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October 12, 2018

Lk 11:15-26

But some of them said, “He casts out demons by Beelzebul, the ruler of the demons.” Others, to test him, kept demanding from him a sign from heaven. But he knew what they were thinking and said to them, “Every kingdom divided against itself becomes a desert, and house falls on house. If Satan also is divided against himself, how will his kingdom stand? —for you say that I cast out the demons by Beelzebul.

Now if I cast out the demons by Beelzebul, by whom do your exorcists cast them out? Therefore they will be your judges. But if it is by the finger of God that I cast out the demons, then the kingdom of God has come to you. When a strong man, fully armed, guards his castle, his property is safe.But when one stronger than he attacks him and overpowers him, he takes away his armor in which he trusted and divides his plunder.

Whoever is not with me is against me, and whoever does not gather with me scatters. “When the unclean spirit has gone out of a person, it wanders through waterless regions looking for a resting place, but not finding any, it says, ‘I will return to my house from which I came.’ When it comes, it finds it swept and put in order. Then it goes and brings seven other spirits more evil than itself, and they enter and live there; and the last state of that person is worse than the first.”

New Revised Standard Version, copyright 1989, by the National Council of the Churches of Christ in the United States of America. Used by permission. All rights reserved. USCCB approved.

Standing against the evil spirit

Jesus may have cast out a demon that day, but the evil spirit was clearly still lurking among the crowds. In his “Rules for Discernment of Spirits,” St. Ignatius says it is characteristic of the evil spirit to raise subtle fears, doubts, or dissatisfaction – all things directed at Jesus in this passage. The crowd stubbornly asks for a sign, unwilling to acknowledge that the exorcism itself had been a sign from God.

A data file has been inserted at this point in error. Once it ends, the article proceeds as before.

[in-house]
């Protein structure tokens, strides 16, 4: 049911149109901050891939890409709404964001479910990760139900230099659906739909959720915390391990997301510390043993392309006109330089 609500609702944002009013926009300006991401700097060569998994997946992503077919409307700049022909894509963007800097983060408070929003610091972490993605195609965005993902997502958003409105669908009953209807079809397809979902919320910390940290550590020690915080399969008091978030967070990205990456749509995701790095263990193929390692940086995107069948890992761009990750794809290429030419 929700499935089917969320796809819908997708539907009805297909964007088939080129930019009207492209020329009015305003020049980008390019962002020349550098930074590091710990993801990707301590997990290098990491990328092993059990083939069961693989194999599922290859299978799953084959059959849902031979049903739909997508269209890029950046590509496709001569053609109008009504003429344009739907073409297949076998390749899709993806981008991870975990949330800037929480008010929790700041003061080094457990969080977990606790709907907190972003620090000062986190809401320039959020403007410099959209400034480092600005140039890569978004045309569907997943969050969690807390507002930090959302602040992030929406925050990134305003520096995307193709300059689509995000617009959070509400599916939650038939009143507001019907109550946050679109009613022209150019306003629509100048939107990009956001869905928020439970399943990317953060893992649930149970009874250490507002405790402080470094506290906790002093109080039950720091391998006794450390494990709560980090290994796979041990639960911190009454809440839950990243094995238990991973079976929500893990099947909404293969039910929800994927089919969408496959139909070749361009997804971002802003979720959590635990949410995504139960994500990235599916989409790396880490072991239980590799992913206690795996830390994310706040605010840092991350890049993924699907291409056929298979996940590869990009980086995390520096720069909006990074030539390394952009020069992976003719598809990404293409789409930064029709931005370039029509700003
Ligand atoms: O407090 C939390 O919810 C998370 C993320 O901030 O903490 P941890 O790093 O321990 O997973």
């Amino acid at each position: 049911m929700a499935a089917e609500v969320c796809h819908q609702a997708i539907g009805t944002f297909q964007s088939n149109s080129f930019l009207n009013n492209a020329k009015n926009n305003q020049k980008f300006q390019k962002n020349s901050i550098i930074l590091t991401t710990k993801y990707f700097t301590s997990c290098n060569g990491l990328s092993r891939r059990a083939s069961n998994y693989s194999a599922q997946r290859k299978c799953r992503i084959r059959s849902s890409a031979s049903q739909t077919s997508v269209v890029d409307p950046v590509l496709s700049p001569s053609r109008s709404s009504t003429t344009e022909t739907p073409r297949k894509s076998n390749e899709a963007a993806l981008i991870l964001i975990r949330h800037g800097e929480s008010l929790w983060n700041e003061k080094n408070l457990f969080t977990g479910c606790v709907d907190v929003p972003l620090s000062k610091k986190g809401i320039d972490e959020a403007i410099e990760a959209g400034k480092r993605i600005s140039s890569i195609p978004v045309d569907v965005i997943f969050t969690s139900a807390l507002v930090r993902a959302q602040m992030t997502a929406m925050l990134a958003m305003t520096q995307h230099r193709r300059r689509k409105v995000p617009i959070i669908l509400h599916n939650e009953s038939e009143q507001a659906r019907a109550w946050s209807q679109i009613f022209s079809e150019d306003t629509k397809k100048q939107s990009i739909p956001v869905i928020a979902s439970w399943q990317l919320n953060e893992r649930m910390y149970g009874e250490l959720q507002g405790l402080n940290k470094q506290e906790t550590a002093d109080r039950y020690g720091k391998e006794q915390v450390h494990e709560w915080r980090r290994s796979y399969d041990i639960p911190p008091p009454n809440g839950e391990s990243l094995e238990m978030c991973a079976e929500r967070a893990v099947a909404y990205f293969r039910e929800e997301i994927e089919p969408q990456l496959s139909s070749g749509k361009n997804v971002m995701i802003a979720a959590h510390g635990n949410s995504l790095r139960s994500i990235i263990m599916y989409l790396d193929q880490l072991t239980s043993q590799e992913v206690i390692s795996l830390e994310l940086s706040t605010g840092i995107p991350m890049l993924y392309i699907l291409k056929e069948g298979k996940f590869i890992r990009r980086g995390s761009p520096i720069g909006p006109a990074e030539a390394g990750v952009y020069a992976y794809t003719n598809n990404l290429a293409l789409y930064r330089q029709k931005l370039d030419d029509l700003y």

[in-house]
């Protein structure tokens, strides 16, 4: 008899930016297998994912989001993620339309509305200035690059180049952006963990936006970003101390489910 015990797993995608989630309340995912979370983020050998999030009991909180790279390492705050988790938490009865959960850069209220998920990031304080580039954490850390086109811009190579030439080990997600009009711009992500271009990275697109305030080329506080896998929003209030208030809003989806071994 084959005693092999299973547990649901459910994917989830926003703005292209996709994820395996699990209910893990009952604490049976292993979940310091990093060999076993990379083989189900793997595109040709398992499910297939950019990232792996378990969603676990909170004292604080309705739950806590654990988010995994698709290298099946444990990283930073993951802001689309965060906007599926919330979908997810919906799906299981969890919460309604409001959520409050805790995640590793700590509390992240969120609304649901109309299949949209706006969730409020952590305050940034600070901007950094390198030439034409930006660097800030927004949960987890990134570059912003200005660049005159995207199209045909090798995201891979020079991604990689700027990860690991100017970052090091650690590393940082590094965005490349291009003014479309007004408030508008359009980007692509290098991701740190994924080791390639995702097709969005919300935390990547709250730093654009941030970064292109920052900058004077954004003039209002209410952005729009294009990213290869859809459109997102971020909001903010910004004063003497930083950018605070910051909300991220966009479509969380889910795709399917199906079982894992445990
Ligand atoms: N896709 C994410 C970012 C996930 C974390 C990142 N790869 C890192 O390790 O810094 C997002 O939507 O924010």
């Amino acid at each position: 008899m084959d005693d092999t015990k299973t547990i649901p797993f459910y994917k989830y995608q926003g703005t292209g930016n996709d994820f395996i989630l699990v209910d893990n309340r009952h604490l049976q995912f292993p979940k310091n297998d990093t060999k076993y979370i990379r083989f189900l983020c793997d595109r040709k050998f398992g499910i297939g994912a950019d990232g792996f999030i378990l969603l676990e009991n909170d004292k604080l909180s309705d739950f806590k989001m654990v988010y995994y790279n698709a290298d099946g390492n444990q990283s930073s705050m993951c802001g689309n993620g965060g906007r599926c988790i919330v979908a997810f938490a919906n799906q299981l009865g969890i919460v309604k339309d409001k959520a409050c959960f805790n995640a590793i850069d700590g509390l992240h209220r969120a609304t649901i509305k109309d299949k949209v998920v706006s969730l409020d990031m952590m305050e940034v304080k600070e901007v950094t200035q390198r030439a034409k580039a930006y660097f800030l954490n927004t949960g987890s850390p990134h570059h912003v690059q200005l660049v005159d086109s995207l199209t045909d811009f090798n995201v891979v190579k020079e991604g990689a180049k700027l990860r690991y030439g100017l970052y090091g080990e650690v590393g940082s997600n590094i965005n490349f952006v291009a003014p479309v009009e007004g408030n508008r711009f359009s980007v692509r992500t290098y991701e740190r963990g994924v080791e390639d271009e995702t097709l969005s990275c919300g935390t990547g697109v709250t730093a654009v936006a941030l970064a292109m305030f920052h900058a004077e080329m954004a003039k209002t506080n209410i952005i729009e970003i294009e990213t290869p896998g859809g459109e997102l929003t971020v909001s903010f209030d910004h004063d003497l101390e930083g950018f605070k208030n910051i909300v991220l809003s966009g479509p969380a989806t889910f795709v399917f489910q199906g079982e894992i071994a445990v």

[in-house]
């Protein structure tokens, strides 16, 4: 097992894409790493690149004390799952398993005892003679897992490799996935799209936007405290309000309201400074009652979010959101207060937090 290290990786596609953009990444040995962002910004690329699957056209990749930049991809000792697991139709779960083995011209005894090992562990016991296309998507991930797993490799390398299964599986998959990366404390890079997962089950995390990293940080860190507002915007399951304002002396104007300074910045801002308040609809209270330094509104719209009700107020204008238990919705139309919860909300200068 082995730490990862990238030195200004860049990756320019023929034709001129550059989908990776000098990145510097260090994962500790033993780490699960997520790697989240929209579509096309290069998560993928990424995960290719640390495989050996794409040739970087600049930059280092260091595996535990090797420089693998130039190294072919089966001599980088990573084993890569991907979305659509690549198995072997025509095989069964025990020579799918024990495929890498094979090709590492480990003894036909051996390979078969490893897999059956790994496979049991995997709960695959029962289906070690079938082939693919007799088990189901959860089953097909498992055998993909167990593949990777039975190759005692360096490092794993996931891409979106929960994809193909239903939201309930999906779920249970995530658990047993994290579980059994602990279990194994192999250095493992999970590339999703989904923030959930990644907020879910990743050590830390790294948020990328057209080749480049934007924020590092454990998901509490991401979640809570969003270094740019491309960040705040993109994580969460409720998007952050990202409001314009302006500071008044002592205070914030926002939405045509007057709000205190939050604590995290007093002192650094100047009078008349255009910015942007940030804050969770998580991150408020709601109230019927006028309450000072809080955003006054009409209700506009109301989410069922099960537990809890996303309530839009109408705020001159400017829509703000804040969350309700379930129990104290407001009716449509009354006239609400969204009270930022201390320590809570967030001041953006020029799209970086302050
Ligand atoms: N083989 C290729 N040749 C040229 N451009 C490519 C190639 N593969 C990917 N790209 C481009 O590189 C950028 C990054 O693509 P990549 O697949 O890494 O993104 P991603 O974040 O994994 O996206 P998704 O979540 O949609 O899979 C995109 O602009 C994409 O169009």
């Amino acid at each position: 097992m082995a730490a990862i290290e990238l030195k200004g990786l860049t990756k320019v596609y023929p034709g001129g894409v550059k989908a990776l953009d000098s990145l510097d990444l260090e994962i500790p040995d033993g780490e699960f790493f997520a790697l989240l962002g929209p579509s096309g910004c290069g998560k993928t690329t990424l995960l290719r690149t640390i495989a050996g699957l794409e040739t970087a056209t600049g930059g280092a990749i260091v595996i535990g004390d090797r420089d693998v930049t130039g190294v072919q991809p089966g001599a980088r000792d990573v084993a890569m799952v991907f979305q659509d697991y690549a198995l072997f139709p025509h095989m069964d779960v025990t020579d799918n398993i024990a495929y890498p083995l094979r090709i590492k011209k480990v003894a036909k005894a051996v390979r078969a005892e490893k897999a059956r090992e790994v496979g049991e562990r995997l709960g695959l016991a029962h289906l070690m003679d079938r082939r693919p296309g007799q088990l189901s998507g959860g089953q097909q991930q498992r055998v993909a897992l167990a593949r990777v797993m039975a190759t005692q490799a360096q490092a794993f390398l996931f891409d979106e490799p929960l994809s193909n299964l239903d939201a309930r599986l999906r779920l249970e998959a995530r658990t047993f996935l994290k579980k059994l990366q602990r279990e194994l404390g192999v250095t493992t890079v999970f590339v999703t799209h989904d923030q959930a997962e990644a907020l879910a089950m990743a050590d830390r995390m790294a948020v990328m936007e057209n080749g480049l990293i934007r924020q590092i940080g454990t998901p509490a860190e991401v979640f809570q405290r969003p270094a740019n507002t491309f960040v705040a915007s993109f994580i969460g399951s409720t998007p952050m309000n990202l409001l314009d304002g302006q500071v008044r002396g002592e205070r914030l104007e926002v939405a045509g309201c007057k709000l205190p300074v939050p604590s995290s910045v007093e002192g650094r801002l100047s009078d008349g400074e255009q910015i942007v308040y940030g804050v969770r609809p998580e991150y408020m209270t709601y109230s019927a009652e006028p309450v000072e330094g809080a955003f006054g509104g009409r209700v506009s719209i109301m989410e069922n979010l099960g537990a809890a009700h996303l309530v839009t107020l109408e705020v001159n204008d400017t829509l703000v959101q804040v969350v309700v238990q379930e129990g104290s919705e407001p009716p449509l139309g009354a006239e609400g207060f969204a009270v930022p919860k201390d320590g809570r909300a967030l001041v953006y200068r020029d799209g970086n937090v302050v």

There’s a temptation to be skeptical of goodness, of truth. How often do kids get teased for being a “goody two-shoes?” How often are good intentions questioned? Yet Jesus responds with a confidence and conviction that can only come from the Holy Spirit. All throughout Scripture we’re encouraged to trust: that light will overcome darkness, that truth will set us free, that a good tree cannot bear bad fruit. How do you see the evil spirit working in our world today? How can you stand confidently in God’s truth?

—Sarah Otto is a Retreat and Program Director at Ignatius House Jesuit Retreat Center in Atlanta, GA.

Prayer

Grant me, O Lord, to see everything now with new eyes, to discern and test the spirits that help me read the signs of the times, to relish the things that are yours, and to communicate them to others. Give me the clarity of understanding that you gave Ignatius.

—Pedro Arrupe, SJ

 





Please share the Good Word with your friends!